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What the Hell Is RSS?

I’ve heard that you can subscribe or something to RSS. Can you give me the lowdown, or do I need a PhD in Nerdology?

RSS stands for “Really Simple Syndication.” The somewhat silly word “syndication” refers to the distribution of radio and television content to stations who didn’t create the content but want to show it anyway. On the Web, content distribution is naturally easier—in fact, it’s “really simple.” All that is to say, when we’re talking about RSS, we’re talking about the delivery of content, or the question of how to get the Internet content you want brought straight to you, like your own personalized radio or TV channel.

But let’s back up and talk about how RSS actually works and what it can do for you. A great explanation of RSS is in the video RSS in Plain English, produced by the fun folks at Common Craft. They describe how in the traditional model of Web browsing, people surf from site to site to site, looking for new content that they’re interested in. That model is like shopping on a busy city street, where you sometimes find stuff you want, but you’re just as likely to find crappy fake watches and illegal DVDs of The Matrix as the stuff you’re actually trying to buy. RSS technology allows you to change your Web browsing to a model that’s more like online shopping, where you can stay home and have the things you want delivered instead of going out and browsing for them. With RSS, you can subscribe to the sites that you’re interested in and be notified in one central location (an “aggregator” or “feed reader”) when those sites have been updated. Instead of hopping from site to site in search of new content (“Anything new on this gaming site? Nope. Anything new on this music blog? Yeah!”), you can see all the updates in one spot.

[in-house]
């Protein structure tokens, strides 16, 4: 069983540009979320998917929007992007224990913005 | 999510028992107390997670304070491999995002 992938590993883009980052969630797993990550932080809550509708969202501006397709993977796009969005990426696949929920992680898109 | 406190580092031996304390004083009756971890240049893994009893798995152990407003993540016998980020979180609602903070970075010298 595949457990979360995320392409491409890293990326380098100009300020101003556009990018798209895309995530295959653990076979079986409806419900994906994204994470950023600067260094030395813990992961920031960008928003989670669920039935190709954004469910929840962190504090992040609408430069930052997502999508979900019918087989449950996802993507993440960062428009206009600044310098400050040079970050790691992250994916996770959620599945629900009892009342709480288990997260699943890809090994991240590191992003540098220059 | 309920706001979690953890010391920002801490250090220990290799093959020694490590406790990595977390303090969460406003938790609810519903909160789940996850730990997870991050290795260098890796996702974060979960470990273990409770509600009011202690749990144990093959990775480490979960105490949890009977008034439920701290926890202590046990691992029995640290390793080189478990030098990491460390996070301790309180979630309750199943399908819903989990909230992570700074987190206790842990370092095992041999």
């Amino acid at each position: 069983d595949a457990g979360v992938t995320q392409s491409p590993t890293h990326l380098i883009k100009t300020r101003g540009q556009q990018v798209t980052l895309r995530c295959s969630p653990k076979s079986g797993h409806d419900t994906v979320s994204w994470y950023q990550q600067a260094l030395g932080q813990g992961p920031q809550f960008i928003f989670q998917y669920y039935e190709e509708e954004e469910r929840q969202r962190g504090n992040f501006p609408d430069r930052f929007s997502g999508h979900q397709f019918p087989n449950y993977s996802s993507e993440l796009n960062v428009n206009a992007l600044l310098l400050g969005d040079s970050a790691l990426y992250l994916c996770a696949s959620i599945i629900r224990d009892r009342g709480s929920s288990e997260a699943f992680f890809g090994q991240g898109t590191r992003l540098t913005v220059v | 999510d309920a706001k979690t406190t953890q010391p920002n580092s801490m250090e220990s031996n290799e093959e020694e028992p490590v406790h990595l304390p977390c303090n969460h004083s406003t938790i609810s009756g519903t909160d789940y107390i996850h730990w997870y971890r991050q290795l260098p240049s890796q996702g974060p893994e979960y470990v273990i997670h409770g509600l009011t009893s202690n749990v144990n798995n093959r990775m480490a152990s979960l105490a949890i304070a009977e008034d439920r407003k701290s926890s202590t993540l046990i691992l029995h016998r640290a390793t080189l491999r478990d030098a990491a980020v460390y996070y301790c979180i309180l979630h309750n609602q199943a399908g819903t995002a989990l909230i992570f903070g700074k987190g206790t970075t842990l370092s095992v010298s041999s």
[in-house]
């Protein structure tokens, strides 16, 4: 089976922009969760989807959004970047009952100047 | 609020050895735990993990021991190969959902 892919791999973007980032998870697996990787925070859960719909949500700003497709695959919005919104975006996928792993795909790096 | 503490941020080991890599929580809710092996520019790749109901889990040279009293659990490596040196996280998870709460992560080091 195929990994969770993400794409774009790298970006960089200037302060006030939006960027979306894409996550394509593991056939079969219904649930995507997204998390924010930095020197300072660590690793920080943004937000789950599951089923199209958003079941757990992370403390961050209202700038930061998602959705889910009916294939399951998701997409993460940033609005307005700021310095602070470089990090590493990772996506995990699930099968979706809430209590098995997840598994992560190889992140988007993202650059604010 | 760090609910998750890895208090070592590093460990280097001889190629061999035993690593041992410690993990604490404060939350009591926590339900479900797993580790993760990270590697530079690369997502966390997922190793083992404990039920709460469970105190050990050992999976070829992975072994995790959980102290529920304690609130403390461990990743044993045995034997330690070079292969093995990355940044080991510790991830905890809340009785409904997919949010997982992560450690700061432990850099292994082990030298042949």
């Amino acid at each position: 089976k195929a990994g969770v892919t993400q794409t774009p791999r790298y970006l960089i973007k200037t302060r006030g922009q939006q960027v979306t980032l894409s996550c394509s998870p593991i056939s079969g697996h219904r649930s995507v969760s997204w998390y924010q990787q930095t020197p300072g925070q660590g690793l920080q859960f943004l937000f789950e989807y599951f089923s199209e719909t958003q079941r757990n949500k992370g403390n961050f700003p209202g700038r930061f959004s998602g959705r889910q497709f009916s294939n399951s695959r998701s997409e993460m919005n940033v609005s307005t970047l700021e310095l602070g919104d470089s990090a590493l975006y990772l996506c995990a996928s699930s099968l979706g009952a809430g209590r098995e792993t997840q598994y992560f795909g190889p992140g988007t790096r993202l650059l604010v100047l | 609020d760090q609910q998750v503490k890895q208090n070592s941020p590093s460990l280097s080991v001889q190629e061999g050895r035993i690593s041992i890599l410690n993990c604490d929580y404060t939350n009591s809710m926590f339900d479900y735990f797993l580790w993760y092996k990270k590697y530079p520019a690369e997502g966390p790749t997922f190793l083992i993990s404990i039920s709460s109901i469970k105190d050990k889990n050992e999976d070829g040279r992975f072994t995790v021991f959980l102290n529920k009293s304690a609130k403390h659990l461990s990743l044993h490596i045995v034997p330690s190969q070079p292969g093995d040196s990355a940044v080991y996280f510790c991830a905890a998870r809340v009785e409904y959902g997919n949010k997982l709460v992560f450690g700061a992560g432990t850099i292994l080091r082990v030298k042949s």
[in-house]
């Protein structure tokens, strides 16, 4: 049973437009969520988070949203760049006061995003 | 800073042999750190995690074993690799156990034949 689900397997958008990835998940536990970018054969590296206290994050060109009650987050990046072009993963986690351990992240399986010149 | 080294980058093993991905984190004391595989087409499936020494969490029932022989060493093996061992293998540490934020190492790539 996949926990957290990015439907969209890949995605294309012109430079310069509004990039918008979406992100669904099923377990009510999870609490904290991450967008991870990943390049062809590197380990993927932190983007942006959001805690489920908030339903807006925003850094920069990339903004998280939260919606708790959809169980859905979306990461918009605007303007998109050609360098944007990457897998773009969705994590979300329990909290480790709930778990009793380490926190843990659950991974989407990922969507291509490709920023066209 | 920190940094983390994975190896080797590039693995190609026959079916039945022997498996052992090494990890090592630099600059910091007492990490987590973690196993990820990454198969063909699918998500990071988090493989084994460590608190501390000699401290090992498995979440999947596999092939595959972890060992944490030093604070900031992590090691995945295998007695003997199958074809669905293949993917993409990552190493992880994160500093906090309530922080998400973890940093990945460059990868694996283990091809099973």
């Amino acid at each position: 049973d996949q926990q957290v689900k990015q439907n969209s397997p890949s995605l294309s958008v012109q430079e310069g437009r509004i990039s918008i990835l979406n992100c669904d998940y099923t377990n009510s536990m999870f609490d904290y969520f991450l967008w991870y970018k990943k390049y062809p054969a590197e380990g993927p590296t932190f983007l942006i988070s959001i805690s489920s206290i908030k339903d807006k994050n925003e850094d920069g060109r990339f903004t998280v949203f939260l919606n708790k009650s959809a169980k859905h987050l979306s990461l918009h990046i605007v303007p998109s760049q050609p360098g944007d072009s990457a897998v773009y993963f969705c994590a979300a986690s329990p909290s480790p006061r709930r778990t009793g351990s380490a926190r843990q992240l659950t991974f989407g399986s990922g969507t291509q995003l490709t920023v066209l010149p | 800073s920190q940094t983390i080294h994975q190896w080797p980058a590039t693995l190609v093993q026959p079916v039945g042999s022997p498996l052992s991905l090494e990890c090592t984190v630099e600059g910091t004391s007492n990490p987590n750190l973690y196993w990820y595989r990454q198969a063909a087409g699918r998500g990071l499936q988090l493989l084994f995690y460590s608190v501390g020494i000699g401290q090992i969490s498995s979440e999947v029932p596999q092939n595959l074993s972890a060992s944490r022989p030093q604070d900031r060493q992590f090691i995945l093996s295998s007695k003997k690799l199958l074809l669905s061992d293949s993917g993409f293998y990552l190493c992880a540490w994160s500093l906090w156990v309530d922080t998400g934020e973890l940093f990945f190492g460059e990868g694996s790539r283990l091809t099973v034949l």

An orange RSS feed icon

In action, it works like this: you go to the site of a feed reader like Google Reader (one of the most popular) and set up your account there (with your Google account). Then, whenever you are on a page that supports RSS and you want to subscribe, you look for an image of an orange box. (Depending on your browser, you may see that image in the address bar when you’re on a page that has RSS support.) When you click it, you will be given the option of subscribing to the feed in Google Reader (again, a process that may look slightly different on different sites and browsers). After you’ve subscribed, every time that site posts new content, you’ll be able to read it on Google Reader, without having to bounce around to all kinds of different sites. Google Reader also allows you to organize your subscriptions into folders (like “humor,” “anthropology,” or “cooking”), however you want.

Screen capture of google eader

Figure 9. Google Reader is a full-featured RSS reader with tons of features.

We’ve talked about how RSS can benefit readers, but how about writers? It’s actually very, very important if you want to build an audience for your blog, wiki, or pretty much anything you do. If you don’t offer an RSS feed for people to subscribe to, you’re forcing them to have to actually visit your site to see your content—and fewer and fewer people are willing to do that. Simply put, if you don’t have an RSS feed, you’re already invisible to a big chunk of your potential readership.

Almost all wiki, blogging, and content management software already have RSS feeds built-in, and it’s usually “on” by default, so there’s nothing to worry about. Just make sure you see the orange square when you visit your site. If you don’t see it, check the options and help menus to figure out how to turn it on. If you’re coding your site from scratch, you’ll need to look into XML and learn how to properly tag your stuff. (Try the W3Schools RSS Tutorial.)

Most software will let you choose what you want in your RSS feed. Typically, you’ll have the option to just show the page title, the page title and a teaser, or the full posts. Usually, you’ll want the second option, since you want to tease the audience enough to have them actually visit your site. If you don’t care about that, go with the third option. The first option is the most restrictive and will probably reduce your visitors.

Once you know your RSS feed, you can promote it using Feedburner. Feedburner will let you track your subscribers and learn some things about them, such as where they’re from.